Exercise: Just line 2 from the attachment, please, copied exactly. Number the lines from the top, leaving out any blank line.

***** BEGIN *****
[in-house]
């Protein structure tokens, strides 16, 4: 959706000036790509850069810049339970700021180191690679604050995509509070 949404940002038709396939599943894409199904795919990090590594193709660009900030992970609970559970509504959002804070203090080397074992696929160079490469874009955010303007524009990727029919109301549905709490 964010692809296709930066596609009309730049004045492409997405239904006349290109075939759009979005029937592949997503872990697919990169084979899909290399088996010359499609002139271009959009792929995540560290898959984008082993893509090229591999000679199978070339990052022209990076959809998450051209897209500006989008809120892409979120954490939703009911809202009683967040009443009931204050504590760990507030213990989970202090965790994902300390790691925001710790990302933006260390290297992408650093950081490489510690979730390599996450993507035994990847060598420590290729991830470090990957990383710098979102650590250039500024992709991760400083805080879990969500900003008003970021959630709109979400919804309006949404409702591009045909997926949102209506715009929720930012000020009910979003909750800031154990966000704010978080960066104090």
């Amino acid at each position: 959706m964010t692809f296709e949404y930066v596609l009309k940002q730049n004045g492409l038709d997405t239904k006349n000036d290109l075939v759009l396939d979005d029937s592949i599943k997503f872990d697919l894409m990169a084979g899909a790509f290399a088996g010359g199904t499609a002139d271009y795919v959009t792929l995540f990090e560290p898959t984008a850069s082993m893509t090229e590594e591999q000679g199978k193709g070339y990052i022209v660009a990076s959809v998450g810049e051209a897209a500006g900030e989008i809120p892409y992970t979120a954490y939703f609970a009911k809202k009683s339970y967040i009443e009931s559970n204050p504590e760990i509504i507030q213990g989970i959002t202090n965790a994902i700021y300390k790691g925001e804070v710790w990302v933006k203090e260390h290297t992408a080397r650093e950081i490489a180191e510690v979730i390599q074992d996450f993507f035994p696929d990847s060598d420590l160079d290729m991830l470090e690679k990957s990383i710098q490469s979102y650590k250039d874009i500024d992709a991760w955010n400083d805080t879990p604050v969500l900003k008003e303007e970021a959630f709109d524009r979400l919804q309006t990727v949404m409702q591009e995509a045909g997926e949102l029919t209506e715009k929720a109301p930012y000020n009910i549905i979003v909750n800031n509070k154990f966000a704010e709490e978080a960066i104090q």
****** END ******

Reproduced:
């Protein structure tokens, strides 16, 4: 959706000036790509850069810049339970700021180191690679604050995509509070 949404940002038709396939599943894409199904795919990090590594193709660009900030992970609970559970509504959002804070203090080397074992696929160079490469874009955010303007524009990727029919109301549905709490 964010692809296709930066596609009309730049004045492409997405239904006349290109075939759009979005029937592949997503872990697919990169084979899909290399088996010359499609002139271009959009792929995540560290898959984008082993893509090229591999000679199978070339990052022209990076959809998450051209897209500006989008809120892409979120954490939703009911809202009683967040009443009931204050504590760990507030213990989970202090965790994902300390790691925001710790990302933006260390290297992408650093950081490489510690979730390599996450993507035994990847060598420590290729991830470090990957990383710098979102650590250039500024992709991760400083805080879990969500900003008003970021959630709109979400919804309006949404409702591009045909997926949102209506715009929720930012000020009910979003909750800031154990966000704010978080960066104090």